Cavanaugh argues that traditional-aged students often haven’t developed an ability to “separate one’s personal needs and interests from those being expressed by the speaker.” (And once again I’d say, it’s not just late adolescents: Physician, heal thyself!) He cites the neuroscience research pointing to the late development of the integration of emotion and logic which is central to contemplative listening. I’m not familiar with that research, but I do know that there is a growing tendency to remain in our own “echo-chambers.” And in this aspect research has clearly shown that our conversations/reading/viewing – whether virtual or face-to-face – are increasingly with people who share our perspectives. To the extent that we only listen to what we want to hear, we are self-oriented thinkers, unable or unwilling to hear the unexpected, the uncomfortable.

Impediments to Other-Oriented Listening in the Classroom

Still, there are structural reasons that make other-oriented listening in the classroom harder for our students. Classroom interactions obviously don’t follow the same rules as one-on-one or small group exchanges, with a relatively “natural” flow of talk among conversational partners. Although, as Blyth worries, it is possible that conversation itself, “especially face-to-face [conversation] – for thousands of years the core of human interaction – is being pushed to the sidelines.”  Even given that, or perhaps because we are becoming less adept at the “art of conversation,” good classroom discussions, unlike other social interactions, require that the participants’ have prepared for them. And we all know what that can mean. But there are circumstances we impose that also lessen the likelihood of effective listening.

  • When students know they are expected to participate in class discussions, particularly if participation makes up a part of their grade, they can become more focused on the act of participating, on intervening in the conversation, than on whether what they have to say helps the discussion advance. Their interventions don’t depend on having listened to previous speakers, and they will largely focus on what they have been planning to say even as the discussion has moved on.
  • Students often recognize that they are being evaluated by the instructor (and their peers) more for what they say than for their ability to foster a discussion. They have received a message, often accurately, that it is more important to impress us than to contribute to generative discussions.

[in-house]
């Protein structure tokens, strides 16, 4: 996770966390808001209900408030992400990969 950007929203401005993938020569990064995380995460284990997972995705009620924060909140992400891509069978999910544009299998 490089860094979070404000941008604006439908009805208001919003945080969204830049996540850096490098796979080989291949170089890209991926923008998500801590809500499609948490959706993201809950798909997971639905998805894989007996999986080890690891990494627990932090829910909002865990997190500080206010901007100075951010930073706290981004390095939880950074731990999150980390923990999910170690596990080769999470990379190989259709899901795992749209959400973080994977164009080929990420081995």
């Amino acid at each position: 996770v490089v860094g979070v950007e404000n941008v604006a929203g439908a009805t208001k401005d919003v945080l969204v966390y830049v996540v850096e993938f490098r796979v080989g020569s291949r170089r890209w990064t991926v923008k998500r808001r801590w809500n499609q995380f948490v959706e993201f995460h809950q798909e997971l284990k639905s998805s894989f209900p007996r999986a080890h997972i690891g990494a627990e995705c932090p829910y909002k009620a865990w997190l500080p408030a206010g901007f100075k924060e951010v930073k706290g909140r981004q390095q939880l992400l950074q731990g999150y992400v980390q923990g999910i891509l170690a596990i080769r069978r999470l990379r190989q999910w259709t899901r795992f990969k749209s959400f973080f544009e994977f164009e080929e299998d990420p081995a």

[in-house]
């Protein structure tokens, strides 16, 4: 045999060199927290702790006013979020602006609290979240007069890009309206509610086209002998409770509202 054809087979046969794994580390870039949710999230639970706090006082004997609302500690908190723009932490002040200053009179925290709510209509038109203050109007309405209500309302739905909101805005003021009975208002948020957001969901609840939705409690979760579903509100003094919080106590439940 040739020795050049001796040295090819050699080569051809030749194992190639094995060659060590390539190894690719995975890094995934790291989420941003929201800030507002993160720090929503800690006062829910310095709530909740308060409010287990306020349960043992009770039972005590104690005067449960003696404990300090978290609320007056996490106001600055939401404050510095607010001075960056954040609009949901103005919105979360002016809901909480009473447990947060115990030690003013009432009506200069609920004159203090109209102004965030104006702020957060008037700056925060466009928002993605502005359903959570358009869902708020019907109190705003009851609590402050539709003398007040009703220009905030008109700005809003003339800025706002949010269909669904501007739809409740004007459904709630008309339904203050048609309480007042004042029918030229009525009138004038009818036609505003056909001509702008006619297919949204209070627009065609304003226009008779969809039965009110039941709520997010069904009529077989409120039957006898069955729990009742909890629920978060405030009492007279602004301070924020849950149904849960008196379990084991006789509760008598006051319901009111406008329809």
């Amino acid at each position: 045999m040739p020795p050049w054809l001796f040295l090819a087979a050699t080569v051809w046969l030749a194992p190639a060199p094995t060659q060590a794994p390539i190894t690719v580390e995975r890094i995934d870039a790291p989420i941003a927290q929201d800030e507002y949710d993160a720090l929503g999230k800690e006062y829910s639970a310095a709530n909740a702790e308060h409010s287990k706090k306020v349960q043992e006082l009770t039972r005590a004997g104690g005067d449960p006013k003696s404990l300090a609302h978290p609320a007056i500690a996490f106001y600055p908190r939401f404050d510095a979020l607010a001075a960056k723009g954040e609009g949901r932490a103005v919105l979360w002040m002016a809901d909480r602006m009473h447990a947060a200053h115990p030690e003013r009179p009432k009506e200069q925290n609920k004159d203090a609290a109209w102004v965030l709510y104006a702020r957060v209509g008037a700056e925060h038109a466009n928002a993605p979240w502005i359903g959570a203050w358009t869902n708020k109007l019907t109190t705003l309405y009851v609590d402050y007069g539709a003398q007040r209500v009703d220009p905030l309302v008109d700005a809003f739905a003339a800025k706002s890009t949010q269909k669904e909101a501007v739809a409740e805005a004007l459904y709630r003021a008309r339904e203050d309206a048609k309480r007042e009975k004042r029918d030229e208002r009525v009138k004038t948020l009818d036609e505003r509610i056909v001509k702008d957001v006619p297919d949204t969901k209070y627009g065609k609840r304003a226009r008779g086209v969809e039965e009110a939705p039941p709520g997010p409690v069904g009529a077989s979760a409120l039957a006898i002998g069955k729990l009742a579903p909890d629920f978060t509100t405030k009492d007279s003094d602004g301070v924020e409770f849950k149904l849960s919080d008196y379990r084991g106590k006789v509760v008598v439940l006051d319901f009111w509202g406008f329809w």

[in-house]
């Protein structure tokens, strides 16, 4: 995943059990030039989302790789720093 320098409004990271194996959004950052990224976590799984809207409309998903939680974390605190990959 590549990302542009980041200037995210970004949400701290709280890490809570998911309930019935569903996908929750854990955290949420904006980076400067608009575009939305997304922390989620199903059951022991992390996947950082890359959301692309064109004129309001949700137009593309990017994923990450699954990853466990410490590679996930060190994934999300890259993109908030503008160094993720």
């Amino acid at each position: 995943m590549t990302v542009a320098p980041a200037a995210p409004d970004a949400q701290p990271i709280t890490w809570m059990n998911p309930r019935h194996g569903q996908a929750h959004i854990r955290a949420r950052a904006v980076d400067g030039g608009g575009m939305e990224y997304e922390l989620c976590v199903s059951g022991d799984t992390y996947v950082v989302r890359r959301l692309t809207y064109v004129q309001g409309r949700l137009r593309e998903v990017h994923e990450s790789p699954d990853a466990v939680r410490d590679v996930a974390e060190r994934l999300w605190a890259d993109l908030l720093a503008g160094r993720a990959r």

So, what practices can we employ to help our students build their capacity as other-oriented and contemplative listeners? How can we circumvent the barriers that make classroom discussions less about individual speakers and more about collaborative engagement?

Some Quick Fixes:

Listening. Photo by launchmemphis: Flickr Creative Commons

Listening. Photo by launchmemphis: Flickr Creative Commons

There are some quick fixes that we can use to help students become better listeners. In general, these involve explicitly raising for class members the challenge of taking responsibility for the generation of a productive discussion by closely listening to, and then addressing, the arguments and themes raised by the previous speakers. For example, think about:

  • Having each speaker sum up her comments at the end of her intervention and, if possible, raise a new question to be answered.
  • Encouraging the next person in the queue to begin his comments by focusing on the question raised by the previous speaker.
  • Adopting a modified Socratic approach. As you know, the Socratic method involves teacher-student interactions based on a shared dialogue in which both are responsible for pushing the conversation forward through questioning as a means of finding foundational beliefs, values, or principles. Socratic approaches often allow us to find new meanings through  persistent questioning. In a modified approach, students, more than the instructor, would be responsible for advancing the process of continual questioning of assumptions, and they could only do this by paying particular attention to what the previous speaker has said and thinking more deeply about its values and understandings.

But here is where silence can help. Perhaps one of the easiest ways to encourage contemplative listening in the midst of a conversation is to employ silence. Think of John Cage. Use enforced silence to help students focus before answering, not just after you ask a question, but after the first student offers an answer and before you call on others, with the explicit instruction that no one will talk for a minute (it will seem very long) after the previous speaker to allow everyone to think of what was said, to write comments, and to respond explicitly to what was said. I can guarantee you that this won’t be easy, but don’t be faint of heart and give up after what will undoubtedly be your first disastrous attempts at it. Stay with it.

The Longer-Term: Classrooms as Learning Communities